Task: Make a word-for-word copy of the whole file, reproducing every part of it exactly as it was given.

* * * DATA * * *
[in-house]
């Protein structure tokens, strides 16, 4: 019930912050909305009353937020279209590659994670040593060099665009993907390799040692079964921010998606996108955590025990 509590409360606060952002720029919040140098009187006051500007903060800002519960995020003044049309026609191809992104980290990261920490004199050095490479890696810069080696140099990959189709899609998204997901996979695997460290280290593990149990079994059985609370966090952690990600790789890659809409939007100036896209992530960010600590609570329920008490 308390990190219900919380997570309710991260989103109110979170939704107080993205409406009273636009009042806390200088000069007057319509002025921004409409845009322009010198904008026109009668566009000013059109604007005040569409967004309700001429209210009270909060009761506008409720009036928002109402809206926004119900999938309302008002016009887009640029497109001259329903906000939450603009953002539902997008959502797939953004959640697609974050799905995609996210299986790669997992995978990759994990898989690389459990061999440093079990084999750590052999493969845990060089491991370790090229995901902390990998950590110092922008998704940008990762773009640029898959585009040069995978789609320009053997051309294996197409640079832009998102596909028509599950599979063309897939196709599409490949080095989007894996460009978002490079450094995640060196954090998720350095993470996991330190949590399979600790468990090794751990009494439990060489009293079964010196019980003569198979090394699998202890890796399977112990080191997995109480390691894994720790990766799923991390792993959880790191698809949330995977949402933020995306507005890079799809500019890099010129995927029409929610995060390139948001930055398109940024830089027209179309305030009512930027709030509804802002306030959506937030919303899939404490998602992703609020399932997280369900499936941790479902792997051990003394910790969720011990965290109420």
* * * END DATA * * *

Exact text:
[in-house]
């Protein structure tokens, strides 16, 4: 019930912050909305009353937020279209590659994670040593060099665009993907390799040692079964921010998606996108955590025990 509590409360606060952002720029919040140098009187006051500007903060800002519960995020003044049309026609191809992104980290990261920490004199050095490479890696810069080696140099990959189709899609998204997901996979695997460290280290593990149990079994059985609370966090952690990600790789890659809409939007100036896209992530960010600590609570329920008490 308390990190219900919380997570309710991260989103109110979170939704107080993205409406009273636009009042806390200088000069007057319509002025921004409409845009322009010198904008026109009668566009000013059109604007005040569409967004309700001429209210009270909060009761506008409720009036928002109402809206926004119900999938309302008002016009887009640029497109001259329903906000939450603009953002539902997008959502797939953004959640697609974050799905995609996210299986790669997992995978990759994990898989690389459990061999440093079990084999750590052999493969845990060089491991370790090229995901902390990998950590110092922008998704940008990762773009640029898959585009040069995978789609320009053997051309294996197409640079832009998102596909028509599950599979063309897939196709599409490949080095989007894996460009978002490079450094995640060196954090998720350095993470996991330190949590399979600790468990090794751990009494439990060489009293079964010196019980003569198979090394699998202890890796399977112990080191997995109480390691894994720790990766799923991390792993959880790191698809949330995977949402933020995306507005890079799809500019890099010129995927029409929610995060390139948001930055398109940024830089027209179309305030009512930027709030509804802002306030959506937030919303899939404490998602992703609020399932997280369900499936941790479902792997051990003394910790969720011990965290109420």